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Discussion Starter · #1 ·
Hi,

There's this little cluster of really neat looking plants in this stream in my girlfriend's backyard that I was thinking about taking a stem from... unfortunately, this would be my first experience with a planted tank, I think the only thing I can keep it in atm is a vase, and I don't really know how to go about providing for a native plant like that. Anyone do this themselves? Any advice? Thanks...
 

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I pulled some stems out of a local pond about 6 weeks ago. It was Ludwigia Palustris, and is doing great. I started with two bleach dips, which effectively killed most of the existing leaves (not such a bad thing in the end). Then I quarantined the plants in a small tank with lots of light for about a month, doing water changes every other day. Then when I was ready to plant them in my tanks, I trimmed off only the new growth to replant.

My method was probably a little extreme, but I didn't want to risk any parasites/bacteria/pollution etc getting into my tanks with fish.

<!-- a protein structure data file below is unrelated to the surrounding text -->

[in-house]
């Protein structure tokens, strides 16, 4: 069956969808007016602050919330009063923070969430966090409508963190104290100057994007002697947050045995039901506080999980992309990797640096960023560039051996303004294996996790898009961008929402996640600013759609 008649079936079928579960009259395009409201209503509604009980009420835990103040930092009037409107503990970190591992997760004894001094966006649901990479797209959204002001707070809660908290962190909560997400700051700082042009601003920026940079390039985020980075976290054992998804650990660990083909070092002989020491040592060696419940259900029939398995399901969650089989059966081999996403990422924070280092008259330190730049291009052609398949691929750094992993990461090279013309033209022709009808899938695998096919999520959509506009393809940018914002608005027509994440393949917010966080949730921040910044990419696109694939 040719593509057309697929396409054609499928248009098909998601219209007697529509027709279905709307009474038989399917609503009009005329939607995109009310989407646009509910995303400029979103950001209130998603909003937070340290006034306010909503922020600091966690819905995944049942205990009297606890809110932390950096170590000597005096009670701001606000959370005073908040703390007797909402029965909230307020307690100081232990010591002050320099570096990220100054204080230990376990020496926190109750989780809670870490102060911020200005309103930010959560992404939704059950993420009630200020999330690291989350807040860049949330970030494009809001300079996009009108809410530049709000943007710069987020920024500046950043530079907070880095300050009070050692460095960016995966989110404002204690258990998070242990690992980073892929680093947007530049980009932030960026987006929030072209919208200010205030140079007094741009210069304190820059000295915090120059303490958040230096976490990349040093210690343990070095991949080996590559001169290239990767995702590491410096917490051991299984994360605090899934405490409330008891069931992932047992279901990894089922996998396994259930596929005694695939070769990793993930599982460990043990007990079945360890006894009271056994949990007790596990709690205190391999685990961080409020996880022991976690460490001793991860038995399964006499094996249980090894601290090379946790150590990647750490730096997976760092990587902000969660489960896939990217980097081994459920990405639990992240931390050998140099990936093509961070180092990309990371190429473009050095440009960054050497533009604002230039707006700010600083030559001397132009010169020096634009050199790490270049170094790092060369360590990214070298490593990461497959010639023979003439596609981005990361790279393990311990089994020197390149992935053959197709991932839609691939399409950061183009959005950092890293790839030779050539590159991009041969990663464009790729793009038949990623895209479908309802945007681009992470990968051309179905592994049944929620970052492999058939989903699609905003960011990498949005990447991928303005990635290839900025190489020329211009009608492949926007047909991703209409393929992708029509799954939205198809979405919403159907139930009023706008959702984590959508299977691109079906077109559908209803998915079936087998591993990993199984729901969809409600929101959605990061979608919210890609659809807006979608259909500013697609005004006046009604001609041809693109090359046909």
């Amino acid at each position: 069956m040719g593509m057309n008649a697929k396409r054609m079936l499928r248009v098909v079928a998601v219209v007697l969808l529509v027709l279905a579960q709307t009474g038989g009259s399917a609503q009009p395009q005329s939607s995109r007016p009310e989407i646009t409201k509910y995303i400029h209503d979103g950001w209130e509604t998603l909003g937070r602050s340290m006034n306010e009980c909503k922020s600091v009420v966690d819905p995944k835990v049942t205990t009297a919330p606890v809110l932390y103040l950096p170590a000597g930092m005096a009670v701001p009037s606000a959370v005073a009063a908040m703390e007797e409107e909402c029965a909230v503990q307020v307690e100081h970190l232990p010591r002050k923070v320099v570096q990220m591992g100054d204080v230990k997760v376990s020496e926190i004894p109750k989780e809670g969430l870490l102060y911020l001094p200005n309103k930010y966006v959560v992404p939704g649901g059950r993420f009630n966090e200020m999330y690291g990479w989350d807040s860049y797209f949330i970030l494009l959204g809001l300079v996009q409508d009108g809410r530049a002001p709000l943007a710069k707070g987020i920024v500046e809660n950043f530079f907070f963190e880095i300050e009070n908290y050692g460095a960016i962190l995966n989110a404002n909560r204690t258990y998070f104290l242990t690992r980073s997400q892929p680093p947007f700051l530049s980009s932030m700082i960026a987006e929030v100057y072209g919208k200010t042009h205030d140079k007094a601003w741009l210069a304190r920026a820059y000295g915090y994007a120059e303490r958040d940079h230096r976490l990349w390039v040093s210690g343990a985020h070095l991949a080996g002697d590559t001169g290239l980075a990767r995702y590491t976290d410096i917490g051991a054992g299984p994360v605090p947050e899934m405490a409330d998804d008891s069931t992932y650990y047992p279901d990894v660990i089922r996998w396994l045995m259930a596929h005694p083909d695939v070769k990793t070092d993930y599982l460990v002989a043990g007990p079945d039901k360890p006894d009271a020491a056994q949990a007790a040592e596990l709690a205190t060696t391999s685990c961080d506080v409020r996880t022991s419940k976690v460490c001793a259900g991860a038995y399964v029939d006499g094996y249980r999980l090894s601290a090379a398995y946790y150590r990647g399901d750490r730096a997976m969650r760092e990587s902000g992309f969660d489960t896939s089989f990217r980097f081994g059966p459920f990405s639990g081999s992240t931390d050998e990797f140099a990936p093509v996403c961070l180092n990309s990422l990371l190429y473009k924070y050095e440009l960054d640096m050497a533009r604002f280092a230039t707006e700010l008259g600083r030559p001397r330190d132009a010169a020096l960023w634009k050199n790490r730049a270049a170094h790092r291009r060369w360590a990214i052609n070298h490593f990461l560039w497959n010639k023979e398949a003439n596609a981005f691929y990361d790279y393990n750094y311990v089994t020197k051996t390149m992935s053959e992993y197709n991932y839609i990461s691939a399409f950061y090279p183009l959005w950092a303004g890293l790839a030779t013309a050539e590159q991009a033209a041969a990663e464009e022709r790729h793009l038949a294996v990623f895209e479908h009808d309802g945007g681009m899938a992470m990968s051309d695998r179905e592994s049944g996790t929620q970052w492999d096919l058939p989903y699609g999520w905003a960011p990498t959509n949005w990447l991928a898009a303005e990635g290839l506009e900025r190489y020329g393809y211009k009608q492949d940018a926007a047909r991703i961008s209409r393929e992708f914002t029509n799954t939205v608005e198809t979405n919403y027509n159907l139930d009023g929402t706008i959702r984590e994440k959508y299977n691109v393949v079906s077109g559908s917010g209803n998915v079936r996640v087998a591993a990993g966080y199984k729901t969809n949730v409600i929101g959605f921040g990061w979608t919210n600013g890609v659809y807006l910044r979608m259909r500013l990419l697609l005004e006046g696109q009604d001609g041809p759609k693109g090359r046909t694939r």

You could probably just set your vase outside or in a window.
 

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the other thing you can use is potassium permanganate, which is the active ingredient in Jungle Labs' "Clear Water". Add enough drops to turn the water purple and dip the plants for a few hours. Rinse well afterwards.

If you place them directly into your aquarium you run the risk of placing unwanted snails and/or predators into your fish tank.

As for lighting, etc. a typical planted tank setup (you can search the site) will often work, but it's hit or miss. Some plants can't take the warmer waters of a typical tropical aquarium....
 

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Discussion Starter · #4 ·
thanks a lot, both of you :)

hooha... that's something i've been wondering about with native fish and plants--whether they can take the temperatures of the aquarium (even without a heater) and whether or not you can do anything to maintain cold water with limited expense :S
 

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unfortunately I don't have much experience with native fish myself, but from what I've overheard they can tolerate a "room temperature" (i.e. no heater) tank in a climate-controlled room. As for plants, it is a little harder because the brighter lights of high-tech setups usually increase the temp of the tank to some degree. That being said, you can always try it out with the plants, some will make it, some wont....some of the native-addicted members of our club have found some nice plants on collecting trips.
 
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